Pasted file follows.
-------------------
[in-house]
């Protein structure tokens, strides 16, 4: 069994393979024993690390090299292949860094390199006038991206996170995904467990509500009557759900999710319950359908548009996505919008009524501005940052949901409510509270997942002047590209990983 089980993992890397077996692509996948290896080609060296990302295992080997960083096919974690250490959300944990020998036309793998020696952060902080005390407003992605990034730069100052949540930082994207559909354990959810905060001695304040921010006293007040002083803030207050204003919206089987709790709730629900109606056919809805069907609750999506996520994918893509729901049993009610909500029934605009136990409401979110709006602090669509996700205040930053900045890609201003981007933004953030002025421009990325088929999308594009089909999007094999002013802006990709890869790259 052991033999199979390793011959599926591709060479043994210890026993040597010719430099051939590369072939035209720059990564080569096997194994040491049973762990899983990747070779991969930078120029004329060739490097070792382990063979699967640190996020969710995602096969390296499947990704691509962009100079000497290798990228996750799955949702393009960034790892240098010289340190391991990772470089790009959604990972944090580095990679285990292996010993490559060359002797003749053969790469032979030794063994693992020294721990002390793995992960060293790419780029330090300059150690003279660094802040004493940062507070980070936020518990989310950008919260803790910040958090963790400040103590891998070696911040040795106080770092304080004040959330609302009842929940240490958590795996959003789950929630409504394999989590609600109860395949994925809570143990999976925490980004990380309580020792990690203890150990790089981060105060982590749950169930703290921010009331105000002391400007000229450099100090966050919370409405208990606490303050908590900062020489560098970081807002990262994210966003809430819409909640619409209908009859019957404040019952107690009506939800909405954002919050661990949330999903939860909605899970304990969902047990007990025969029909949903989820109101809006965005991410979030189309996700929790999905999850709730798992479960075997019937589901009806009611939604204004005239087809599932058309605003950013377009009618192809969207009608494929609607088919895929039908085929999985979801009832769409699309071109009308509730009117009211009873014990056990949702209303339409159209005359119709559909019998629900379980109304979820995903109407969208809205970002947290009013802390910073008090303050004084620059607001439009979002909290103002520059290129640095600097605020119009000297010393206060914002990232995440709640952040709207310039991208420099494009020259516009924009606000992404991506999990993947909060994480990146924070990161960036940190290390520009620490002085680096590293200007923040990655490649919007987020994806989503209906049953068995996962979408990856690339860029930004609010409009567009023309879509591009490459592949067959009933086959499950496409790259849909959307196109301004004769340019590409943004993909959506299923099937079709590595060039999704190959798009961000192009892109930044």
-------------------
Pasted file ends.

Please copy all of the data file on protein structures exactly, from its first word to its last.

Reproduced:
[in-house]
């Protein structure tokens, strides 16, 4: 069994393979024993690390090299292949860094390199006038991206996170995904467990509500009557759900999710319950359908548009996505919008009524501005940052949901409510509270997942002047590209990983 089980993992890397077996692509996948290896080609060296990302295992080997960083096919974690250490959300944990020998036309793998020696952060902080005390407003992605990034730069100052949540930082994207559909354990959810905060001695304040921010006293007040002083803030207050204003919206089987709790709730629900109606056919809805069907609750999506996520994918893509729901049993009610909500029934605009136990409401979110709006602090669509996700205040930053900045890609201003981007933004953030002025421009990325088929999308594009089909999007094999002013802006990709890869790259 052991033999199979390793011959599926591709060479043994210890026993040597010719430099051939590369072939035209720059990564080569096997194994040491049973762990899983990747070779991969930078120029004329060739490097070792382990063979699967640190996020969710995602096969390296499947990704691509962009100079000497290798990228996750799955949702393009960034790892240098010289340190391991990772470089790009959604990972944090580095990679285990292996010993490559060359002797003749053969790469032979030794063994693992020294721990002390793995992960060293790419780029330090300059150690003279660094802040004493940062507070980070936020518990989310950008919260803790910040958090963790400040103590891998070696911040040795106080770092304080004040959330609302009842929940240490958590795996959003789950929630409504394999989590609600109860395949994925809570143990999976925490980004990380309580020792990690203890150990790089981060105060982590749950169930703290921010009331105000002391400007000229450099100090966050919370409405208990606490303050908590900062020489560098970081807002990262994210966003809430819409909640619409209908009859019957404040019952107690009506939800909405954002919050661990949330999903939860909605899970304990969902047990007990025969029909949903989820109101809006965005991410979030189309996700929790999905999850709730798992479960075997019937589901009806009611939604204004005239087809599932058309605003950013377009009618192809969207009608494929609607088919895929039908085929999985979801009832769409699309071109009308509730009117009211009873014990056990949702209303339409159209005359119709559909019998629900379980109304979820995903109407969208809205970002947290009013802390910073008090303050004084620059607001439009979002909290103002520059290129640095600097605020119009000297010393206060914002990232995440709640952040709207310039991208420099494009020259516009924009606000992404991506999990993947909060994480990146924070990161960036940190290390520009620490002085680096590293200007923040990655490649919007987020994806989503209906049953068995996962979408990856690339860029930004609010409009567009023309879509591009490459592949067959009933086959499950496409790259849909959307196109301004004769340019590409943004993909959506299923099937079709590595060039999704190959798009961000192009892109930044």